A Vi­brant City an Hour Away From a Salt­wa­ter Par­adise

Where Alaska - - The Guide -

With all that An­chor­age has to of­fer as a city, it is no won­der that the city brand is Big Wild Life . Wine bars and sushi hot spots, Broad­way shows and world-class art, and an ex­ten­sive trail sys­tem that can be en­joyed by bi­cy­clists, run­ners and in­line skaters un­til the sun goes down at around 11 pm in sum­mer. An hour’s drive to the south is Whit­tier, gate­way to the pris­tine wa­ters and glaciated coast­line of Prince Wil­liam Sound. AN­CHOR­AGE Alaska’s most pop­u­lated city at nearly 300,000 peo­ple (and 1,500 moose), An­chor­age is an ex­cit­ing des­ti­na­tion that draws more than a mil­lion vis­i­tors an­nu­ally from around the world.

Com­bin­ing cos­mopoli­tan ameni­ties with out­door recre­ation, An­chor­age of­fers res­i­dents an en­vi­able qual­ity of life. The cre­ative en­thu­si­asm of this young and pro­gres­sive city man­i­fests in its ever ex­pand­ing din­ing and night­light scene and a flour­ish­ing arts and con­cert cul­ture. En­ter­tain­ment venues in­clude down­town’s Alaska Cen­ter for the Per­form­ing Arts, the neigh­bor­ing 200,000 square-foot Dena’ina Civic and Con­ven­tion Cen­ter, mid­town’s Sul­li­van Arena and sev­eral play­houses across the city. Restau­rants of­fer nearly any eth­nic fla­vor you could hope for as well as Alaska seafood ap­pe­tiz­ers and en­trees. Nightlife is most eas­ily en­joyed down­town at wine bars or on a pub-crawl on 4th and 5th av­enues. Or ex­plore lo­cal brew­eries and “beer­centric venues” on your own or with a tour.

An­chor­age lies be­tween the Chugach Moun­tains on the east and the Knik Arm of Cook In­let on the west. Mul­ti­ple moun­tain ranges en­cir­cle its lo­ca­tion—the Chugach, the Kenai, the Tal­keetna, the snow-cov­ered peaks of the Tor­drillo Moun­tains across Cook In­let, and the dra­matic peaks of the Alaska Range, with Denali—the moun­tain for­merly known as McKin­ley—vis­i­ble to the north (weather per­mit­ting).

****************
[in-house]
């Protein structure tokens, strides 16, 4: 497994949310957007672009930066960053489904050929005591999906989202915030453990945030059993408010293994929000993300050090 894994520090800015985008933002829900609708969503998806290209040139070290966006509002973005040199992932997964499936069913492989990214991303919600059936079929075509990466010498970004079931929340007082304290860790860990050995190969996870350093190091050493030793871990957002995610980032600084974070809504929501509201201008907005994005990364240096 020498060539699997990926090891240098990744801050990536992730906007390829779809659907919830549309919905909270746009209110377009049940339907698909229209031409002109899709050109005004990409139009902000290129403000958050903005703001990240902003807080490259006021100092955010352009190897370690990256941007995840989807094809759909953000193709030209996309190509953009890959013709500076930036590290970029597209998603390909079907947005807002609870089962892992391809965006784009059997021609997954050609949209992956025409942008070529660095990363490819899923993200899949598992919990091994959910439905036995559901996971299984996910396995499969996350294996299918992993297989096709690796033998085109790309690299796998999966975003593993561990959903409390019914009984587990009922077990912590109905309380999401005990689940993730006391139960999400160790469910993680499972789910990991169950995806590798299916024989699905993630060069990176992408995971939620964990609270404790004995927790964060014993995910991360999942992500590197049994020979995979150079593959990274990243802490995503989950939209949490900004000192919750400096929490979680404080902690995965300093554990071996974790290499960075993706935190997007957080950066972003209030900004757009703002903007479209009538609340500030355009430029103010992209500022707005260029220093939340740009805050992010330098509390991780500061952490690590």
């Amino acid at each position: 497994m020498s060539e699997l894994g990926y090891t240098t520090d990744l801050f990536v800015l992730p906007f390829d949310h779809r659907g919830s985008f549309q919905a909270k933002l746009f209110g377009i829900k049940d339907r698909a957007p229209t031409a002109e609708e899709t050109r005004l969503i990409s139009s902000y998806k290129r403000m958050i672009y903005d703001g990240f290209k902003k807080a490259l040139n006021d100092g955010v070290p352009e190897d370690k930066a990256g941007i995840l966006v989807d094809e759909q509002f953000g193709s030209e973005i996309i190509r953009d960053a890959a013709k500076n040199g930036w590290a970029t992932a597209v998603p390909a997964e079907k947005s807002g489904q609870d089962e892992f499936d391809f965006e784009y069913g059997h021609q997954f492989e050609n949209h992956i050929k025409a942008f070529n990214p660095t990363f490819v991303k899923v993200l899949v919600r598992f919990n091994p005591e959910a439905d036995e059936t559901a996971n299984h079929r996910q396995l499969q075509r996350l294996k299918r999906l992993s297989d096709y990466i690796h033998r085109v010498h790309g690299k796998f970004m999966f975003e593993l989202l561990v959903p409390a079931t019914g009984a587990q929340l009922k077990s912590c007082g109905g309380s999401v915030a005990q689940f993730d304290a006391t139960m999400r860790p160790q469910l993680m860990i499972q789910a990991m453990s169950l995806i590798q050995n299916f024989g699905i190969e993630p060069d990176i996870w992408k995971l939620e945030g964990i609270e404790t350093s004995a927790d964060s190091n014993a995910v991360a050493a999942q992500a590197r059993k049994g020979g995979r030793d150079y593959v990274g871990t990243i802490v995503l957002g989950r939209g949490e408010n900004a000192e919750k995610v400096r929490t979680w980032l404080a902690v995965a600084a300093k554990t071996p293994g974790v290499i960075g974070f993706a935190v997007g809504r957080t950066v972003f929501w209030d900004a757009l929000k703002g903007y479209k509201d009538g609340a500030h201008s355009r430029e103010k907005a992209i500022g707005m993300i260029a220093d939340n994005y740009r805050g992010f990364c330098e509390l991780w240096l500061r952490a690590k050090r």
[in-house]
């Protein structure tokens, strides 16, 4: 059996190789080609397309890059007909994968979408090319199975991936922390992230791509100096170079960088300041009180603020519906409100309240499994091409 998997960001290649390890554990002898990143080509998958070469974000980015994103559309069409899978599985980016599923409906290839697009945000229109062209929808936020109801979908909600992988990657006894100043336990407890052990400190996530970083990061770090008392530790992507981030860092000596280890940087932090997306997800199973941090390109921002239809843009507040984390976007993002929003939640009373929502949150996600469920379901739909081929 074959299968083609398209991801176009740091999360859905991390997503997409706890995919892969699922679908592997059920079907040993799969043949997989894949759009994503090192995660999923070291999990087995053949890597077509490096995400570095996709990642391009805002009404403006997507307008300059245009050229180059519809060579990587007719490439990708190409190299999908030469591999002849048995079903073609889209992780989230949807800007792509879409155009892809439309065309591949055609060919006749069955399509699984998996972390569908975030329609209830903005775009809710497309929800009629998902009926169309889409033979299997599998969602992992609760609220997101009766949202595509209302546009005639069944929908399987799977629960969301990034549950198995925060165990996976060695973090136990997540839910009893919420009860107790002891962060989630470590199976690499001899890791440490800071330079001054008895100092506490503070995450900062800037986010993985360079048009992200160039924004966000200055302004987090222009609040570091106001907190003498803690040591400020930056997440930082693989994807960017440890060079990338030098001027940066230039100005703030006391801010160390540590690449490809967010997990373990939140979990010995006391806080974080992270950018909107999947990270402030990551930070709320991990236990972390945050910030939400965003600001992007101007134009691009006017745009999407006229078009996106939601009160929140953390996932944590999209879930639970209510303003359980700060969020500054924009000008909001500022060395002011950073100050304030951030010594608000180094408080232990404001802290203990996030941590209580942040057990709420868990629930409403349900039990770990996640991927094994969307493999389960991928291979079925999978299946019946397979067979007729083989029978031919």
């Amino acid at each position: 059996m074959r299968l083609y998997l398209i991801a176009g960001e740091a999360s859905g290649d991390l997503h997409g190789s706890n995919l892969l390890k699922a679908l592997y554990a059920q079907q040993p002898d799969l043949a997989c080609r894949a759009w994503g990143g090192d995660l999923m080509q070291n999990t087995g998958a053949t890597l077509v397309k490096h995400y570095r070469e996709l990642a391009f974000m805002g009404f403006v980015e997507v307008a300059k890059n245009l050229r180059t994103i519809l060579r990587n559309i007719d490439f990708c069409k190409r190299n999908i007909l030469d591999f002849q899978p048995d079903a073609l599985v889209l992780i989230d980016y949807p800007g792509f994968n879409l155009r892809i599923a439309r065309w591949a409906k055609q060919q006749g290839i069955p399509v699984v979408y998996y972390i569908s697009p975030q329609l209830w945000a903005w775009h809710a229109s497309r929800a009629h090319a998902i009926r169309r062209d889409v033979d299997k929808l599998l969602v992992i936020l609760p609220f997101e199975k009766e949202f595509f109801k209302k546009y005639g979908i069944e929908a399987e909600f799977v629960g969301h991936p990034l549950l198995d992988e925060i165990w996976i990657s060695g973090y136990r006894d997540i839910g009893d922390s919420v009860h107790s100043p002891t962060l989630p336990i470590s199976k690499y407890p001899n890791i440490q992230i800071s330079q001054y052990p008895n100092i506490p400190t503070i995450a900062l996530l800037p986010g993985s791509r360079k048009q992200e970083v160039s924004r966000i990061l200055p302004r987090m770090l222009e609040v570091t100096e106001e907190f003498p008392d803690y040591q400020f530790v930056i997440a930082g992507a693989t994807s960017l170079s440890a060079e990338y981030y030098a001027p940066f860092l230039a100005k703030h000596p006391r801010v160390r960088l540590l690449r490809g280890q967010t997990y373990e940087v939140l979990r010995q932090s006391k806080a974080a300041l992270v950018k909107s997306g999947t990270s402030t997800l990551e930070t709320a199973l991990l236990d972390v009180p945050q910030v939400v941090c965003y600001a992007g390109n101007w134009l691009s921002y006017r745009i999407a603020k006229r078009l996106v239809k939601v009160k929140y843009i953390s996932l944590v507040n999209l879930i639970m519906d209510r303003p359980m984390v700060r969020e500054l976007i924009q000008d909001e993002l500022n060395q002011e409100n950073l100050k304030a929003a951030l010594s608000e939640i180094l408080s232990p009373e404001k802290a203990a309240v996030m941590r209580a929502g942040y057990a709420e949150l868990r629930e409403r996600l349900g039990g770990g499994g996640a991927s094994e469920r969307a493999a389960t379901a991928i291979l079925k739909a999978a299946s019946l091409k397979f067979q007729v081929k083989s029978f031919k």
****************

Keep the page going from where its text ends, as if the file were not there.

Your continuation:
Wildlife adds to the eclec­tic qual­ity of this city. Moose of­ten me­an­der across the city’s streets, nib­bling on trees and shrub­bery planted by res­i­dents, while black and brown bears nav­i­gate the green­belts along their pre­ferred salmonpro­duc­ing streams. Out­door en­thu­si­asts may have up-close en­coun­ters with wildlife as they share the paved Camp­bell Creek, Ch­ester Creek and Tony Knowles Coastal trails, part of the city’s 135-mile paved trail sys­tem. There are an ad­di­tional 300 miles of un­paved and wilder­ness trails within the city lim­its. The neigh­bor­ing Chugach State Park of­fers even more out­door ad­ven­tures, within sev­eral min­utes’ drive of down­town, in­clud­ing the hike up Flat­top, the state’s most pop­u­lar trail. PRINCE WIL­LIAM SOUND Sit­u­ated off the Gulf of Alaska, this is an area fa­mous for its scenery and wildlife. Glaciers, rain­for­est and moun­tains edge the sound, with much of it ly­ing within the bound­aries of Chugach Na­tional For­est—the sec­ond largest na­tional for­est in the na­tion. Prince Wil­liam Sound is home to a va­ri­ety of wildlife, in­clud­ing hump­back whales, or­cas, bears, seabirds, sea ot­ters and more. Fer­ries pro­vide pas­sen­ger and ve­hi­cle trans­porta­tion be­tween Valdez, Cor­dova and Whit­tier. Valdez (pop. 3,976), largest Prince Wil­liam Sound city and southern ter­mi­nus of the 800-mile trans-Alaska Pipe­line Sys­tem, is also road ac­ces­si­ble via the Richardson High­way.

Glacier and wildlife sight­see­ing cruises of Prince Wil­liam Sound de­part from Whit­tier and Valdez daily in sum­mer.

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